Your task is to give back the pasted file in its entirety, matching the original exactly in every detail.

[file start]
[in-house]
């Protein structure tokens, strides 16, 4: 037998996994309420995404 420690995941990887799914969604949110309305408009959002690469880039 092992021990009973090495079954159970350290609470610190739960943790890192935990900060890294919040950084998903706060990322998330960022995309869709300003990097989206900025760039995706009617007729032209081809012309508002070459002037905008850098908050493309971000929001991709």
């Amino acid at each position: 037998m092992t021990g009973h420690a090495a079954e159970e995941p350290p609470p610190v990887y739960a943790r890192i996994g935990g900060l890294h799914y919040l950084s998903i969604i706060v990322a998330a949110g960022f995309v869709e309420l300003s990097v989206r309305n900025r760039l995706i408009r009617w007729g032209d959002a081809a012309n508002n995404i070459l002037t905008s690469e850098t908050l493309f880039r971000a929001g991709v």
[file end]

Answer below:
[in-house]
């Protein structure tokens, strides 16, 4: 037998996994309420995404 420690995941990887799914969604949110309305408009959002690469880039 092992021990009973090495079954159970350290609470610190739960943790890192935990900060890294919040950084998903706060990322998330960022995309869709300003990097989206900025760039995706009617007729032209081809012309508002070459002037905008850098908050493309971000929001991709």
């Amino acid at each position: 037998m092992t021990g009973h420690a090495a079954e159970e995941p350290p609470p610190v990887y739960a943790r890192i996994g935990g900060l890294h799914y919040l950084s998903i969604i706060v990322a998330a949110g960022f995309v869709e309420l300003s990097v989206r309305n900025r760039l995706i408009r009617w007729g032209d959002a081809a012309n508002n995404i070459l002037t905008s690469e850098t908050l493309f880039r971000a929001g991709v």